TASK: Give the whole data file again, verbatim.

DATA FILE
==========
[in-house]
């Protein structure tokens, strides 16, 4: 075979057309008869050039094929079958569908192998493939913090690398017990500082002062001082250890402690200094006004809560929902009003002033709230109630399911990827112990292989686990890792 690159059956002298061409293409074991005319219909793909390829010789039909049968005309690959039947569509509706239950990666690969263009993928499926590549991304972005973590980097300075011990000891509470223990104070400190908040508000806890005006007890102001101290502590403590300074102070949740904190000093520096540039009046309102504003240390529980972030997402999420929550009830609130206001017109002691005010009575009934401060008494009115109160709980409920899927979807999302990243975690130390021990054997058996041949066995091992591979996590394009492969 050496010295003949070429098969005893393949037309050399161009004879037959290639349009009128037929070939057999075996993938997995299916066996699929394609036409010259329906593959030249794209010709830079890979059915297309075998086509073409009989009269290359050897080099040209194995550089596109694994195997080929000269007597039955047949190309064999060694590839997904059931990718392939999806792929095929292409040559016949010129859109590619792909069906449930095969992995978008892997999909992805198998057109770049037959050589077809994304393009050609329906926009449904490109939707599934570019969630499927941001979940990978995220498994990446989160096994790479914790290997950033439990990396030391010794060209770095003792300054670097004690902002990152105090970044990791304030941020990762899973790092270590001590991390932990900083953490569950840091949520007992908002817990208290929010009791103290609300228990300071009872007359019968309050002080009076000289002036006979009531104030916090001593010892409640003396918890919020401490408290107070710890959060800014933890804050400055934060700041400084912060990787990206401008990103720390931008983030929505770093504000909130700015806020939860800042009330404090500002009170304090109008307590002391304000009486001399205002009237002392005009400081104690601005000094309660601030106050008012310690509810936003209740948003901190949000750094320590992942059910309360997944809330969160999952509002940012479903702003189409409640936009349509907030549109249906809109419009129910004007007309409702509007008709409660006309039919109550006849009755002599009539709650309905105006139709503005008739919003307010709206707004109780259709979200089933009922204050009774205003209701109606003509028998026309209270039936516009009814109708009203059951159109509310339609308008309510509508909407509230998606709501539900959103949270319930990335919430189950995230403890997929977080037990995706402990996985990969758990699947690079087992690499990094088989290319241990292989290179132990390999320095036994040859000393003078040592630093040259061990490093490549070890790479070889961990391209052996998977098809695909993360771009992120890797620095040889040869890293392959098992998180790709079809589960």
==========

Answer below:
[in-house]
């Protein structure tokens, strides 16, 4: 075979057309008869050039094929079958569908192998493939913090690398017990500082002062001082250890402690200094006004809560929902009003002033709230109630399911990827112990292989686990890792 690159059956002298061409293409074991005319219909793909390829010789039909049968005309690959039947569509509706239950990666690969263009993928499926590549991304972005973590980097300075011990000891509470223990104070400190908040508000806890005006007890102001101290502590403590300074102070949740904190000093520096540039009046309102504003240390529980972030997402999420929550009830609130206001017109002691005010009575009934401060008494009115109160709980409920899927979807999302990243975690130390021990054997058996041949066995091992591979996590394009492969 050496010295003949070429098969005893393949037309050399161009004879037959290639349009009128037929070939057999075996993938997995299916066996699929394609036409010259329906593959030249794209010709830079890979059915297309075998086509073409009989009269290359050897080099040209194995550089596109694994195997080929000269007597039955047949190309064999060694590839997904059931990718392939999806792929095929292409040559016949010129859109590619792909069906449930095969992995978008892997999909992805198998057109770049037959050589077809994304393009050609329906926009449904490109939707599934570019969630499927941001979940990978995220498994990446989160096994790479914790290997950033439990990396030391010794060209770095003792300054670097004690902002990152105090970044990791304030941020990762899973790092270590001590991390932990900083953490569950840091949520007992908002817990208290929010009791103290609300228990300071009872007359019968309050002080009076000289002036006979009531104030916090001593010892409640003396918890919020401490408290107070710890959060800014933890804050400055934060700041400084912060990787990206401008990103720390931008983030929505770093504000909130700015806020939860800042009330404090500002009170304090109008307590002391304000009486001399205002009237002392005009400081104690601005000094309660601030106050008012310690509810936003209740948003901190949000750094320590992942059910309360997944809330969160999952509002940012479903702003189409409640936009349509907030549109249906809109419009129910004007007309409702509007008709409660006309039919109550006849009755002599009539709650309905105006139709503005008739919003307010709206707004109780259709979200089933009922204050009774205003209701109606003509028998026309209270039936516009009814109708009203059951159109509310339609308008309510509508909407509230998606709501539900959103949270319930990335919430189950995230403890997929977080037990995706402990996985990969758990699947690079087992690499990094088989290319241990292989290179132990390999320095036994040859000393003078040592630093040259061990490093490549070890790479070889961990391209052996998977098809695909993360771009992120890797620095040889040869890293392959098992998180790709079809589960």